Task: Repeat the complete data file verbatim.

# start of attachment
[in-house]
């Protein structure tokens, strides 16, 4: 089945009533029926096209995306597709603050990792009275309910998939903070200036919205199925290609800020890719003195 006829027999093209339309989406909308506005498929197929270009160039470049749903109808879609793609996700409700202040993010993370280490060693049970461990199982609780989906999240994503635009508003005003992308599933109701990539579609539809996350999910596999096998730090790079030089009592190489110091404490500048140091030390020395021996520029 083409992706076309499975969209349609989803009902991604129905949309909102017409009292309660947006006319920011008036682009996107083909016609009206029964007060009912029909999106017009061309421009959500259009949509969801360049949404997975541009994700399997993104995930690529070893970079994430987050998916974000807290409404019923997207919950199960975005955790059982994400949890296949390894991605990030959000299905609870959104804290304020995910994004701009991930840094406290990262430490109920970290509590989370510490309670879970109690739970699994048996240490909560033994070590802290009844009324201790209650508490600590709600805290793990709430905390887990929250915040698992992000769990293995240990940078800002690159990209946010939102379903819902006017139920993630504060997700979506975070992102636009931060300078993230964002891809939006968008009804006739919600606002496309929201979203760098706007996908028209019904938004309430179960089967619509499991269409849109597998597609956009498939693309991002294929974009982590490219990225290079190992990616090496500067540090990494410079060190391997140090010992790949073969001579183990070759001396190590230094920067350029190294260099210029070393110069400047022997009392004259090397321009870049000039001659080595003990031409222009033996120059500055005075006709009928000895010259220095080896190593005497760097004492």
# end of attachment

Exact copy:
[in-house]
């Protein structure tokens, strides 16, 4: 089945009533029926096209995306597709603050990792009275309910998939903070200036919205199925290609800020890719003195 006829027999093209339309989406909308506005498929197929270009160039470049749903109808879609793609996700409700202040993010993370280490060693049970461990199982609780989906999240994503635009508003005003992308599933109701990539579609539809996350999910596999096998730090790079030089009592190489110091404490500048140091030390020395021996520029 083409992706076309499975969209349609989803009902991604129905949309909102017409009292309660947006006319920011008036682009996107083909016609009206029964007060009912029909999106017009061309421009959500259009949509969801360049949404997975541009994700399997993104995930690529070893970079994430987050998916974000807290409404019923997207919950199960975005955790059982994400949890296949390894991605990030959000299905609870959104804290304020995910994004701009991930840094406290990262430490109920970290509590989370510490309670879970109690739970699994048996240490909560033994070590802290009844009324201790209650508490600590709600805290793990709430905390887990929250915040698992992000769990293995240990940078800002690159990209946010939102379903819902006017139920993630504060997700979506975070992102636009931060300078993230964002891809939006968008009804006739919600606002496309929201979203760098706007996908028209019904938004309430179960089967619509499991269409849109597998597609956009498939693309991002294929974009982590490219990225290079190992990616090496500067540090990494410079060190391997140090010992790949073969001579183990070759001396190590230094920067350029190294260099210029070393110069400047022997009392004259090397321009870049000039001659080595003990031409222009033996120059500055005075006709009928000895010259220095080896190593005497760097004492």